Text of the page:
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The Movement Disorders Society has recently published Clinical Diagnostic Criteria for Parkinson’s disease. These new guidelines allow for the diagnosis of clinically established and clinical probable Parkinson’s disease, which will help reduce errors in clinical trials.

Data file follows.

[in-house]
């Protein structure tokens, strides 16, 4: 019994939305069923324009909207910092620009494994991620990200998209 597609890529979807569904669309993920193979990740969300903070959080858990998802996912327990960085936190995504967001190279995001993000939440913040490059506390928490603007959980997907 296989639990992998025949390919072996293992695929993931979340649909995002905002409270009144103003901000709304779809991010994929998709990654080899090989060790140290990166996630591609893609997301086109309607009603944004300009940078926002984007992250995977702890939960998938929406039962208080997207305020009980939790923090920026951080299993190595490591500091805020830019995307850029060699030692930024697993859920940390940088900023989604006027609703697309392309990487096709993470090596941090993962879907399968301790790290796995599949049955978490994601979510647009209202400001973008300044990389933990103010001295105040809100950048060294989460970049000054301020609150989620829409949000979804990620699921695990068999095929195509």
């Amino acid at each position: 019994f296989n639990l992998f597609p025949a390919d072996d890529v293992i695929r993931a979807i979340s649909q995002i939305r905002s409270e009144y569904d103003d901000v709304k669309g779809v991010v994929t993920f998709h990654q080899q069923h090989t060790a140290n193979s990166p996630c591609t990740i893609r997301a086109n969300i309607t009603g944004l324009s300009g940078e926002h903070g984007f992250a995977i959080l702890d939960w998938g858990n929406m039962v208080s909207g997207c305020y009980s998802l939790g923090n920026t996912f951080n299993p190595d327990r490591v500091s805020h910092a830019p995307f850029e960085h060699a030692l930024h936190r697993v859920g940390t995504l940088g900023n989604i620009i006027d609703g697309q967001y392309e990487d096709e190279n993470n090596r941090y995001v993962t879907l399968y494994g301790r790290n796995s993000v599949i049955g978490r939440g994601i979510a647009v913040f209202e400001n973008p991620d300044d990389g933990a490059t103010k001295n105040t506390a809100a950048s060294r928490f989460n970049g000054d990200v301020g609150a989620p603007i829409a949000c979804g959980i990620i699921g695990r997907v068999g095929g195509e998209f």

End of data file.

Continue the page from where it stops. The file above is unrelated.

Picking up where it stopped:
Even though Idiopathic Parkinson's disease is, after Alzheimer's disease, the second-most common neurodegenerative disorder, approximately 5% to 10% of Parkinson's patients are misdiagnosed-and up to 20% of patients diagnosed with Parkinson's later turn out to have different disorders. Seeing a need to update the diagnostic criteria for Parkinson's that have been used in clinical trials for over 20 years, the Movement Disorders Society recently published Clinical Diagnostic Criteria for Parkinson's disease-a new set of guidelines that reflect the medical community's more recent understanding of the condition. For example, in addition to requiring a diagnosis of parkinsonism-that is, bradykinesia (slowness of movement) in conjunction with rigidity, rest tremor, or both-the guidelines include supportive criteria and a red flag list to determine whether or not Parkinson's disease is the cause of the patient's parkinsonism. Together, these guidelines allow for diagnosis of clinically established Parkinson's disease and clinically probable Parkinson's disease-and will help reduce diagnostic errors in clinical trials. Stopping Parkinson's Before it Starts The Movement Disorders Society Research Criteria also defines "prodromal Idiopathic Parkinson's disease," or preclinical Parkinson's-a stage during which patients experience brain tissue pathological changes and may even experience motor or non-motor symptoms, but don't quite meet the diagnostic criteria for Parkinson's disease. More accurate diagnosis of prodromal Parkinson's will allow clinical trials to better assess the effectiveness of newly developed neuroprotective drugs designed to stop or slow the progression of the disease. This new criteria should stimulate new research into earlier stages of Parkinson's, with the ultimate goal of designing clinical trials that can test intervention for disease prevention in individuals at risk of the disease. Tomislav Babic MD, PhD, is Vice President Neuroscience Franchise, Worldwide Clinical Trials www.Worldwide.com. He can be reached at email@example.com.